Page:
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Democrats Must Try To Block Trump's Supreme Court Nominee To Protect The Legitimacy Of The Court

Submitted by Robin Messing on Sun, 07/01/2018 - 2:38pm

New Jersey Senator Cory Booker wants the Senate to delay approval of President Trump's Supreme Court pick so long as Trump is (allegedly) under investigation by Robert Mueller for criminal activity.

 

The following is the most important part of the video in the above tweet.

 

If we are not going to thoroughly discuss what it means to have a president with this ongoing investigation happening who is now going to be able to interview Supreme Court Justices and potentially continue with his tradition of doing litmus tests, loyalty tests for that person, we could be participating in a process that could undermine that criminal investigation.


And I think it is in the best interest of our democracy for this committee to consider a nominee from a president -- I think it is questionable should we should be considering a nominee from a president who has a history of demanding these loyalty tests and we could be responsible for participating in something that could undermine that investigation. . . .

I . . . do not believe that this committee should or can in good conscience consider a nominee put forward by this president until that investigation is concluded. Not only do I believe that we should abide by the rule set by [Majority Leader] McConnell, but I think we should look at the larger moment we're in in American history, conflict of interest that is clearly present in this president.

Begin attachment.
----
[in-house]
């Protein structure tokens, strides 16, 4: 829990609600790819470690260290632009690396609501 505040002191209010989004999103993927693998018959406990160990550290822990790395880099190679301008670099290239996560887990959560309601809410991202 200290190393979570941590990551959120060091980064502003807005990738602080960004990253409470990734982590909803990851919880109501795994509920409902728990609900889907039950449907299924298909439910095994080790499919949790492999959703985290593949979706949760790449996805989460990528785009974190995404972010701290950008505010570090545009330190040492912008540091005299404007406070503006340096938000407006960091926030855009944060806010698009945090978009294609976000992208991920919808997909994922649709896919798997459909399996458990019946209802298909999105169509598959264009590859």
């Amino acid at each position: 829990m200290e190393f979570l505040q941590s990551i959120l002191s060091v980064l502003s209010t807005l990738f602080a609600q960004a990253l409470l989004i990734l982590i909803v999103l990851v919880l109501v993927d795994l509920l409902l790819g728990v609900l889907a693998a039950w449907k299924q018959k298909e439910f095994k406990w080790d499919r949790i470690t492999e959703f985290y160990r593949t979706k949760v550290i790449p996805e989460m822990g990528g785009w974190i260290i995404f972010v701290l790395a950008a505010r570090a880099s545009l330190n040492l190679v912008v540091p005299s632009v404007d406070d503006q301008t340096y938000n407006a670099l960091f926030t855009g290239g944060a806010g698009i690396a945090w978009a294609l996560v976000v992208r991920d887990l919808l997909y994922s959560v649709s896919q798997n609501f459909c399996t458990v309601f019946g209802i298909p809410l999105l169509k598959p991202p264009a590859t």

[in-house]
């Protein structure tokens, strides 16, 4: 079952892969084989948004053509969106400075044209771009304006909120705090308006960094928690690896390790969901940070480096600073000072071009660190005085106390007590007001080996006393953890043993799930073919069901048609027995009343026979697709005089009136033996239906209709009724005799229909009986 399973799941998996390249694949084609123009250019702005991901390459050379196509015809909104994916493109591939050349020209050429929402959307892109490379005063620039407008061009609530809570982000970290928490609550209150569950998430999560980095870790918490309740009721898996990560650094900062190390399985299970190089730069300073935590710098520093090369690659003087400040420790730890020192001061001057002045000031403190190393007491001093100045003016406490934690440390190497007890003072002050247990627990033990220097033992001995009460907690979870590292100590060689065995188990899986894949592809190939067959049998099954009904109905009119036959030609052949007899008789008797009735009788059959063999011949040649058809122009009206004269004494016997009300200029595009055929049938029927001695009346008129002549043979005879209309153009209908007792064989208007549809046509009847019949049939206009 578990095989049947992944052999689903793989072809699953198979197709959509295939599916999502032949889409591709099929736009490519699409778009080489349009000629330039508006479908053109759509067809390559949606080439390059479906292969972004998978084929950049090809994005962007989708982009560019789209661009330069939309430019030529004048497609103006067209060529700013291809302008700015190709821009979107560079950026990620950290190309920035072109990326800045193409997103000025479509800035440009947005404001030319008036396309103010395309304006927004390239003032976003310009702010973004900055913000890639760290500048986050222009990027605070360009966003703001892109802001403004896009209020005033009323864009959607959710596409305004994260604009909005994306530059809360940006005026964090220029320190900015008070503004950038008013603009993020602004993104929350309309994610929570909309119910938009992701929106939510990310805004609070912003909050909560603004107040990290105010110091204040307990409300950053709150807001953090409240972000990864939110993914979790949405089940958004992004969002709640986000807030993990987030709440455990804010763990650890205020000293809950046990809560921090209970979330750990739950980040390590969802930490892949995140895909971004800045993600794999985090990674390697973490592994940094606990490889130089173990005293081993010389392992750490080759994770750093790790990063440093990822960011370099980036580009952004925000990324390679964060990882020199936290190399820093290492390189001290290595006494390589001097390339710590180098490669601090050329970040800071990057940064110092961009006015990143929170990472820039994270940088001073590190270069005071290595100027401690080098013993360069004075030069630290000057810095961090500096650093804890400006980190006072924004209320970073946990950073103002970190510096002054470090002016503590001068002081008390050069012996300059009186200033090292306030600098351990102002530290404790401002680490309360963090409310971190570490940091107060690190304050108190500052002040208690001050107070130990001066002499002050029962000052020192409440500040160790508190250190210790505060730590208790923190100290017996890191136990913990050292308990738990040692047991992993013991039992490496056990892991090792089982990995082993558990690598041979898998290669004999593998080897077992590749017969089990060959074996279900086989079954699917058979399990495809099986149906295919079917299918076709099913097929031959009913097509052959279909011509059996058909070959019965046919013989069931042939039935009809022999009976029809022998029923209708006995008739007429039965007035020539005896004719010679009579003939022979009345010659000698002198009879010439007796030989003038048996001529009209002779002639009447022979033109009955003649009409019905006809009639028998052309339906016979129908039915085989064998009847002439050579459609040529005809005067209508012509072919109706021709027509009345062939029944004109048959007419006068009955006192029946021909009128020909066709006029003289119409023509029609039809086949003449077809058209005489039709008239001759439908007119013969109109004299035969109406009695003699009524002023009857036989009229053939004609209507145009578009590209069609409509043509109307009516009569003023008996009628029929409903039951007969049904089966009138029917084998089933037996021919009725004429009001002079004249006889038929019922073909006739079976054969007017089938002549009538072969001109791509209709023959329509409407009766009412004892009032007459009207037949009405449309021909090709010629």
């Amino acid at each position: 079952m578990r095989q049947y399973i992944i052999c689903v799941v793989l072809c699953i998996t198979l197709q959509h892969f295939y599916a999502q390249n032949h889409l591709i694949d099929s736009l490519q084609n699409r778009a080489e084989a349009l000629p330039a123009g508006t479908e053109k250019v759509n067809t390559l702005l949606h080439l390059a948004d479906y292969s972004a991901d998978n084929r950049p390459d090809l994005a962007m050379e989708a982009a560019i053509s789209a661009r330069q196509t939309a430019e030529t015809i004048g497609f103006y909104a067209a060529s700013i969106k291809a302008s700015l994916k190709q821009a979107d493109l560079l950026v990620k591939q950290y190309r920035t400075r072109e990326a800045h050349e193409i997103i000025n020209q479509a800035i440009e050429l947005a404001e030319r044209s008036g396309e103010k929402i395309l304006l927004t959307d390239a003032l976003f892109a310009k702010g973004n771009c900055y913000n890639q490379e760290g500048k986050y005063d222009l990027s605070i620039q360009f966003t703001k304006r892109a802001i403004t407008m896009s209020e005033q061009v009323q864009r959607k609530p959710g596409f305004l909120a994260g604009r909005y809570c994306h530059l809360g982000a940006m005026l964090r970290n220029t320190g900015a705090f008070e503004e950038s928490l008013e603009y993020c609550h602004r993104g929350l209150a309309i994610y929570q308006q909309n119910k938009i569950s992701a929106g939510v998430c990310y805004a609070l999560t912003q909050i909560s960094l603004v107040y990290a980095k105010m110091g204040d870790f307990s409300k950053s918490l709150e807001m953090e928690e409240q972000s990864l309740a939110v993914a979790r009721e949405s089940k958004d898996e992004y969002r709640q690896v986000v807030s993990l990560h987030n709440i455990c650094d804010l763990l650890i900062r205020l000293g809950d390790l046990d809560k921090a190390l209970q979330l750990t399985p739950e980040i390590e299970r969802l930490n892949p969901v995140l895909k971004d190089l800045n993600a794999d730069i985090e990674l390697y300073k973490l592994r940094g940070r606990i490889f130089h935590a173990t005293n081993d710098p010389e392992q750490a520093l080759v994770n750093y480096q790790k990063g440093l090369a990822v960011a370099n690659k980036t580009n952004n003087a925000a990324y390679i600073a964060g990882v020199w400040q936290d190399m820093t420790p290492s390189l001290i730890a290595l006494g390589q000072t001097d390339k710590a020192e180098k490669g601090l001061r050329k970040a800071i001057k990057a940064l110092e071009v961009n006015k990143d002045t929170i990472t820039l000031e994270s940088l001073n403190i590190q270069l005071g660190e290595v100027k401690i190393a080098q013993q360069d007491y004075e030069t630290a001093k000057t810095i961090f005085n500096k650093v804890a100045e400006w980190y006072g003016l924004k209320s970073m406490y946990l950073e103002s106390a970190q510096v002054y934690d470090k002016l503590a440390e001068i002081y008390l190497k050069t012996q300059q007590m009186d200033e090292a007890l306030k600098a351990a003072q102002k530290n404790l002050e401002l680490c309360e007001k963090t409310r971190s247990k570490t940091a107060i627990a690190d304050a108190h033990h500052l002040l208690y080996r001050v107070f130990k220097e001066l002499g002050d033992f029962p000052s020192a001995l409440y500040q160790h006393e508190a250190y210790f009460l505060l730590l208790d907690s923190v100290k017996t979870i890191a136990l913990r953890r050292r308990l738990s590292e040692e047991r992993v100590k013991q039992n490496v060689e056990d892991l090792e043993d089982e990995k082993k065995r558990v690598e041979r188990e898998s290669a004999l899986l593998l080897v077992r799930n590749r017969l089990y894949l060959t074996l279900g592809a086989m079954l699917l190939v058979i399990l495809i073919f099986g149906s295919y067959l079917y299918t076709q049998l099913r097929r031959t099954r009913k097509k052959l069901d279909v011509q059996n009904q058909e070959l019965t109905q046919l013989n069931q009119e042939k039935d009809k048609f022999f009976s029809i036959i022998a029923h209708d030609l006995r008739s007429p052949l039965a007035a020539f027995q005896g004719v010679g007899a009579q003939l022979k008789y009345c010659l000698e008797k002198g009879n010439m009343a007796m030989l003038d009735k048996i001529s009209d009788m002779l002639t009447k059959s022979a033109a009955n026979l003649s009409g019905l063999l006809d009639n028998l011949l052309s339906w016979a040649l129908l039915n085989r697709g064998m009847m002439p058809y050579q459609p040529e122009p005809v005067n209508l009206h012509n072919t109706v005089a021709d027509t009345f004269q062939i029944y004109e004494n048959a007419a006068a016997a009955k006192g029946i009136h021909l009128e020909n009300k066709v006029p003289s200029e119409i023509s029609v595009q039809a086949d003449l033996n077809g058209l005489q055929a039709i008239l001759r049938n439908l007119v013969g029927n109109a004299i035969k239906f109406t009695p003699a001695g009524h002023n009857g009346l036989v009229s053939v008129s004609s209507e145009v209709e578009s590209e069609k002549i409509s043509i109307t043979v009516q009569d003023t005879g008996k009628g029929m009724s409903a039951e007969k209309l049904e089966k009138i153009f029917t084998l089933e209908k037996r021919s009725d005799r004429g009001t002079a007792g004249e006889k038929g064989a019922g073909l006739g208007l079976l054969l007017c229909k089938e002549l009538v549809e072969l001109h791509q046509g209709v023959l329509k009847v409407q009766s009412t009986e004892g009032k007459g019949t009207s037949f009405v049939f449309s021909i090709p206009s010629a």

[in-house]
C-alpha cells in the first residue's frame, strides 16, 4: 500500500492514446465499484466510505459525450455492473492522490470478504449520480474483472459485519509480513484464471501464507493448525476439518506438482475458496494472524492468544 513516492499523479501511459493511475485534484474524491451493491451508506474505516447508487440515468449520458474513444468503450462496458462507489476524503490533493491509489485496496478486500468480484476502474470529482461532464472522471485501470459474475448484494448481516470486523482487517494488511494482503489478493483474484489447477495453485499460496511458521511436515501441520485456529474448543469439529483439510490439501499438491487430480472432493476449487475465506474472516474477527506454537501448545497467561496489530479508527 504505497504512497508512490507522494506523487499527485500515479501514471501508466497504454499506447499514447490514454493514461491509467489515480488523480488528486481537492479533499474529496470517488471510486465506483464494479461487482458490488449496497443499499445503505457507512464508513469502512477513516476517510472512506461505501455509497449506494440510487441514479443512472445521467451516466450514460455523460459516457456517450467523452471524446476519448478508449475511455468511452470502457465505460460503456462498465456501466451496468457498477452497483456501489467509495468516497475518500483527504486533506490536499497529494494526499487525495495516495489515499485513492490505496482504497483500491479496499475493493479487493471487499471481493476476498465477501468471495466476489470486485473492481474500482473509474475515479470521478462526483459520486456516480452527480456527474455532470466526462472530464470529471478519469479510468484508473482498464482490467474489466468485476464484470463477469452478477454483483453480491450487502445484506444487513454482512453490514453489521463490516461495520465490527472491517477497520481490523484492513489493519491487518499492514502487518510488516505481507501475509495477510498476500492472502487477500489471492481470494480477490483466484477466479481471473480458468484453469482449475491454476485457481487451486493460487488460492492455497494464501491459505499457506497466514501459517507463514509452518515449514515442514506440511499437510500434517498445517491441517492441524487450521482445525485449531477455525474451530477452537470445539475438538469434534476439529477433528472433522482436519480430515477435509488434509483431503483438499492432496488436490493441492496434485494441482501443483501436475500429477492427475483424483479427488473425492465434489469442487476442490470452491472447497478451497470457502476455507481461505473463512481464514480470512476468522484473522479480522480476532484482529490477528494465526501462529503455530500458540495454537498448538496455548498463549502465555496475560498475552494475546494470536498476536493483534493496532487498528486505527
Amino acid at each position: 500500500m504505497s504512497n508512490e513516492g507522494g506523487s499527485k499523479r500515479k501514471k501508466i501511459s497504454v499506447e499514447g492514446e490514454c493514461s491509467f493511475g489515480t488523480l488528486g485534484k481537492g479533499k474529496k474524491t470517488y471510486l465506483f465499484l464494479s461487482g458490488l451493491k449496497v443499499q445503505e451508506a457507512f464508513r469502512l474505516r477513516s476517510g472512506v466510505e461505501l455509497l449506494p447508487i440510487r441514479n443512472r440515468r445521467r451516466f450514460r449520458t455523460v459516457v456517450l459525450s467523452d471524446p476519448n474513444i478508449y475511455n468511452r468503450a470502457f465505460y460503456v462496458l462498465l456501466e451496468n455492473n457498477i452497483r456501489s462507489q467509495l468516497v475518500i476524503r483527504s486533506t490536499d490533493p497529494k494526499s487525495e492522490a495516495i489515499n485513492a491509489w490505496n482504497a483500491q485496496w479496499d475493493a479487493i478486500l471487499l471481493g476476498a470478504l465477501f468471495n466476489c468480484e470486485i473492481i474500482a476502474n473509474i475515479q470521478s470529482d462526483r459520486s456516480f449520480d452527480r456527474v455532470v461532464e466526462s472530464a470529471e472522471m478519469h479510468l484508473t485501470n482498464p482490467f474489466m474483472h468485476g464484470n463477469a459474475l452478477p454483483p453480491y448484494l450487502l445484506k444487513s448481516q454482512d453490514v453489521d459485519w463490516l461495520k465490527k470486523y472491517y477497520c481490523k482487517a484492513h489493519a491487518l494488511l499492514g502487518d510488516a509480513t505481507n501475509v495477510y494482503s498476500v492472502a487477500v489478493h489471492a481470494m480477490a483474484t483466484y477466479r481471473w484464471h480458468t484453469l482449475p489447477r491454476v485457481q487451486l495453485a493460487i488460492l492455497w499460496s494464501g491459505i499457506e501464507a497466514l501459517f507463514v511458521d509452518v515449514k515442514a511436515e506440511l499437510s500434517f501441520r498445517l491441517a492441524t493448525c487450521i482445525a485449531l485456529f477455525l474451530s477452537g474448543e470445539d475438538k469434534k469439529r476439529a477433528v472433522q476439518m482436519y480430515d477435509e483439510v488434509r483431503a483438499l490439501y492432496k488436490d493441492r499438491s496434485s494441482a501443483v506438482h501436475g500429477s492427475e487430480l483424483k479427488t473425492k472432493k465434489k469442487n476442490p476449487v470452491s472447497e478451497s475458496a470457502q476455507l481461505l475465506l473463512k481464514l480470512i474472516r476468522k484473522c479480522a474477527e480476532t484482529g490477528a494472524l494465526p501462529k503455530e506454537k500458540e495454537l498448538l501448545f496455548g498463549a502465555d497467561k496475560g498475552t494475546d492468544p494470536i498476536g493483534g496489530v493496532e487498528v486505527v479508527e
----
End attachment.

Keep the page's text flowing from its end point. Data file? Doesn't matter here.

Now, watch the first three minutes of the following video to see Booker explain his position more fully.

 

 

 

If you watched the video attached to Keith Boykin's tweet, you may have noticed that another Senator challenged Booker's claim that the President was the subject of a criminal investigation. So though we may suspect it, we don't know for a fact that Trump is now a subject of a criminal investigation.

Even if we assume that Trump is not currently a subject of the criminal investigation, there is a significant possibility that he could at any time become a subject of the investigation. So despite this uncertainty, Booker raises very valid points. But Booker does not go far enough. He misses a key point that MUST be raised by Democrats during the confirmation hearing.

 

Evidence of Collusion Between the Trump Campaign and Russia

 

A significant portion of the population believe that Donald Trump did not become President through legitimate means. He may have laundered money, and laundered money may have flowed into his campaign coffers. He may have broken campaign contribution law in other ways. He may have directly and illegally colluded with the Russians to steal the election. WE KNOW FOR A FACT

  1. He continuously asked the public during the campaign to visit WikiLeaks and read e-mail and documents that he KNEW WITH CERTAINTY WERE STOLEN from John Podesta and the DNC. He SHOULD HAVE KNOWN they were stolen by Russia, but even if he didn’t, he knew they were stolen.
  2. He asked the Russians for help by asking them to release Hillary’s 30,000 missing emails.

 

 

 

  1. Note the date when Trump asked Russia to release Hillary's emails--July 27. Then note the next paragraph, taken from the 22nd point of Mueller's recent indictment of 12 Russian hackers. Is it just a coincidence that the Russians attempted to spearphish these accounts apparently within hours of Donald Trump's request?  

 

The Conspirators spearphished individuals affiliated with the Clinton Campaign throughout the summer of 2016. For example, on or about July 27, 2016, the Conspirators attempted after hours to spearphish for the first time email accounts at a domain hosted by a third-party provider and used by Clinton’s personal office. At or around the same time, they also targeted seventy-six email addresses at the domain for the Clinton Campaign.

  1. Rob Goldman sent Donald Trump Jr. an email on June 3, 2016 informing him that the government of Russia was interested in giving him dirt on Hillary, to which Jr responded, "I love it".  Jr. either received a call from or made a call to a blocked phone number while he was in the middle of arranging details of the meeting with Emin Agalarov.